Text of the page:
September 14, 2023

By Joshua Ashman, CPA & Nathan Mintz, Esq.

Share this article

While many tax figures, such as exclusions or penalties, remain the same from year to year, there are certain numbers that are adjusted typically on annual basis, taking into account inflation and cost-of-living increases.

Based on the latest Consumer Price Index increase, the following expat-related adjustments are expected to apply in 2024:

Inflation Adjustments for Foreign Tax Items

Foreign earned income exclusion. If you are able to establish that your tax home is outside the U.S. and can satisfy either the bona fide residence test or the physical presence test, you can exclude from income a portion of your income earned overseas. The foreign earned income exclusion amount will be $126,500 in 2024 ($120,000 in 2023).

Foreign gift reporting. For gifts from a nonresident alien individual or foreign estate, reporting on Form 3520 is required only if the aggregate amount of gifts from that person exceeds $100,000 during the tax year. This number does not generally adjust for inflation. However, for gifts from foreign corporations and foreign partnerships, the reporting threshold amount will be $19,570 in 2024 ($18,567 for 2023). 

Exit tax for renouncers. One of the significant tax implications of renouncing one’s U.S. citizenship is the so-called “exit tax,” which is triggered if any of the below are true:

  • You fail to certify to the IRS that you have complied with all U.S. federal tax obligations for the 5 years preceding the date of your expatriation.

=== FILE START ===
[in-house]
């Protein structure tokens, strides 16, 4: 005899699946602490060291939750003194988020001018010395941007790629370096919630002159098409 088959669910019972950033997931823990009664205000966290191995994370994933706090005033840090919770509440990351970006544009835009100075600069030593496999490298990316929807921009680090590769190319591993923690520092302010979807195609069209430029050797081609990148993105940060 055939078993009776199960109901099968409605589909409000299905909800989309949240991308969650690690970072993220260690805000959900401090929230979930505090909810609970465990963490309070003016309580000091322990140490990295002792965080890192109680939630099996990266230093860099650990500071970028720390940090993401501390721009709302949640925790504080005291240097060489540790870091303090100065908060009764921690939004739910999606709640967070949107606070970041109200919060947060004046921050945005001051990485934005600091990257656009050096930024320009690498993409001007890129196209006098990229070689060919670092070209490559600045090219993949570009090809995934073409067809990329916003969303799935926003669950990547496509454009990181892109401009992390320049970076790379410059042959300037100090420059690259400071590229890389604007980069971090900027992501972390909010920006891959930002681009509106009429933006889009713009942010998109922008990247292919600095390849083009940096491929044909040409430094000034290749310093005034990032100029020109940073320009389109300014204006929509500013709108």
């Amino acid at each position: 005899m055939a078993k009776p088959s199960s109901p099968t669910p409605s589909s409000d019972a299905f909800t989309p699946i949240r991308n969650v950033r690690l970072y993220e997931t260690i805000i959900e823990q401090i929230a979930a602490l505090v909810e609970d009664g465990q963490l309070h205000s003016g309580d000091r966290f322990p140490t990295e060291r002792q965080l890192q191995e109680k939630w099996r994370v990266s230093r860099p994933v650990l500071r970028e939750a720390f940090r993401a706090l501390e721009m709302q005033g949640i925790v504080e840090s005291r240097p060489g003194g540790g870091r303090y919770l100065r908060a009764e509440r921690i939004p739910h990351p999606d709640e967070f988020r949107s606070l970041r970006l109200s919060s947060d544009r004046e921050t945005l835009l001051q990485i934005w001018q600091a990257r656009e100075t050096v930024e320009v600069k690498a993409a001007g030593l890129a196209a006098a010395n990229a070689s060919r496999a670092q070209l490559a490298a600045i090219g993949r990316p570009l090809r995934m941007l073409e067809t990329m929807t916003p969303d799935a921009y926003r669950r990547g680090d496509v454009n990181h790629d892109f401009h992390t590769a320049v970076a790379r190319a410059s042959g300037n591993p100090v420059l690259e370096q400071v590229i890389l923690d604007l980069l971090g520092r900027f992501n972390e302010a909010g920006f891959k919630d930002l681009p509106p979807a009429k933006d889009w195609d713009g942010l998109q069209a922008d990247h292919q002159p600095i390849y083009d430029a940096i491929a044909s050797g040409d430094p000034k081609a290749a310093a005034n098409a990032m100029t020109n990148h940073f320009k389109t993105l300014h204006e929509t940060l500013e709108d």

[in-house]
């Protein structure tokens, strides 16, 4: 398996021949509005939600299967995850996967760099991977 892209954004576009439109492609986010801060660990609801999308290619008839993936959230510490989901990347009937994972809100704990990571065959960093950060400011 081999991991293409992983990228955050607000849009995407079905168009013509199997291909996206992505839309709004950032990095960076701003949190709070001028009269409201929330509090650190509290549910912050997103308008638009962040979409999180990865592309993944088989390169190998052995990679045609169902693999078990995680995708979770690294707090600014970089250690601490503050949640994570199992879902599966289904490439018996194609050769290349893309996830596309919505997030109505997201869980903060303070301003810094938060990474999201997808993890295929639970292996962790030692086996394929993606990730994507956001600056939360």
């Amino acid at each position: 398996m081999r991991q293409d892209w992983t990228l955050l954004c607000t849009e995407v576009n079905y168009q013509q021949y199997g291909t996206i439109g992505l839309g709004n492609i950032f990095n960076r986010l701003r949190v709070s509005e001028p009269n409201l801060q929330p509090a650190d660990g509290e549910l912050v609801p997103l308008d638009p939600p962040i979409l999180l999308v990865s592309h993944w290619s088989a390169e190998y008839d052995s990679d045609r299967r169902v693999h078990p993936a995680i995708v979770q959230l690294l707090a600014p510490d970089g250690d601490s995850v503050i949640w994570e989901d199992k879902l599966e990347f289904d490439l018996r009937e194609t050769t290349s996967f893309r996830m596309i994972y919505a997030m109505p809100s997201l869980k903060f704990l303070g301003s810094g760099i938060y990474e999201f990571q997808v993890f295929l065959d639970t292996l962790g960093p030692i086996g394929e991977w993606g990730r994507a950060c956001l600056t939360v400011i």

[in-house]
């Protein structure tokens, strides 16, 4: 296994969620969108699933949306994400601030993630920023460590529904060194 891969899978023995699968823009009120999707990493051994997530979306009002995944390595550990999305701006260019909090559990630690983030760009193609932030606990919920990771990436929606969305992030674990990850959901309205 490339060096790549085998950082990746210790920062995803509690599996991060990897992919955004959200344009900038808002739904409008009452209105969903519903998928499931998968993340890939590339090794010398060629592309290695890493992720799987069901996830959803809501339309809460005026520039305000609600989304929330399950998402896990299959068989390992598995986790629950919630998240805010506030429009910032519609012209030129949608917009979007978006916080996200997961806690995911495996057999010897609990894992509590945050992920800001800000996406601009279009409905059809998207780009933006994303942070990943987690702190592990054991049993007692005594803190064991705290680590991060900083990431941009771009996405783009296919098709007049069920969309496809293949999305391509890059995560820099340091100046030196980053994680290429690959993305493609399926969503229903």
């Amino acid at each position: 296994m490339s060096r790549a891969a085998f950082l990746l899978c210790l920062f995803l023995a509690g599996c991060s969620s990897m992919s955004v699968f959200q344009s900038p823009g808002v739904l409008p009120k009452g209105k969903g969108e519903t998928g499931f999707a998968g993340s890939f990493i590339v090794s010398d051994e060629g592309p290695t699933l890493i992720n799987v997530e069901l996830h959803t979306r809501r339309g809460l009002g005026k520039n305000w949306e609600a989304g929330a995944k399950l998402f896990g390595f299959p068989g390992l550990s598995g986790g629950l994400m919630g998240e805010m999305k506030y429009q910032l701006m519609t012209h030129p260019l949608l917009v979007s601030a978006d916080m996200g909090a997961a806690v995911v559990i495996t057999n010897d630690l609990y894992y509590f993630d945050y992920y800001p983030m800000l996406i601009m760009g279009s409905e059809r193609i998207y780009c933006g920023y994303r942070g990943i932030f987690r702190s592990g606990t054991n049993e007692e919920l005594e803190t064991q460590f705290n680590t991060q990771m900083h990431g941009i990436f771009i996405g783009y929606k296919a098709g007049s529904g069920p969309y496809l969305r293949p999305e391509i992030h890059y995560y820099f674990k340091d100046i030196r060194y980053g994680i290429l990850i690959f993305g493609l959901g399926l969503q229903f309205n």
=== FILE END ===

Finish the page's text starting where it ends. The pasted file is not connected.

• Your net worth is $2 million or more on the date of your expatriation.
  • Your average annual net income tax for the 5 years ending before the date of expatriation is more than a specified amount that is adjusted for inflation. For 2024, this amount will be $201,000 ($190,000 for 2023).

Also, for 2024, the amount that would otherwise be includible in the gross income of any individual subject to the exit tax will become reducible by $866,000 ($821,000 for 2023).

Inflation Adjustments for Other Tax Items

The standard deduction. While this is an item with broader scope than the international tax domain, the standard deduction often becomes relevant for U.S. expats without sufficient foreign exclusion or foreign tax credits to fully reduce their U.S. tax liability. The basic standard deduction for 2024 will be:

Joint return - $29,200 ($27,700 for 2023)

Single - $14,600 ($13,850 for 2023)

Head of household - $21,900 ($20,800 for 2023)

Married filing separate - $14,600 ($13,850 for 2023)

Lifetime estate and gift tax exclusion amount. For gifts made and estates of decedents dying in 2024, the exclusion amount will be $13,610,000 ($12,920,000 for gifts made and estates of decedents dying in 2023). 

Gift tax annual exclusion. For gifts made in 2024, the gift tax annual exclusion will be $18,000 ($17,000 in 2023). The annual exclusion for gifts to noncitizen spouses will be $185,000 ($175,000 for 2023). 

More from our experts:


In this week's blog, we review the Taxpayer Advocate's latest statements criticizing the IRS's automatic penalty system.

Circuit Court Reverses Taxpayer-Friendly Decision on Form 5471 Penalties

In this week’s blog, we review the D.C. Circuits Court’s reversal of the Farhy decision, a surprising case from last year holding that the IRS lacks the statutory authority to assess certain international return penalties.


In this week’s blog, we review the U.S. tax rules relating to the payment of alimony, both from a domestic law and a treaty law perspective.


The U.S. District Court for the Southern District of California tackled the issue of whether a taxpayer is required to file an FBAR if he has the status of a non-US tax resident by virtue of the tie-breaker provisions of a tax treaty.

Contact us to get started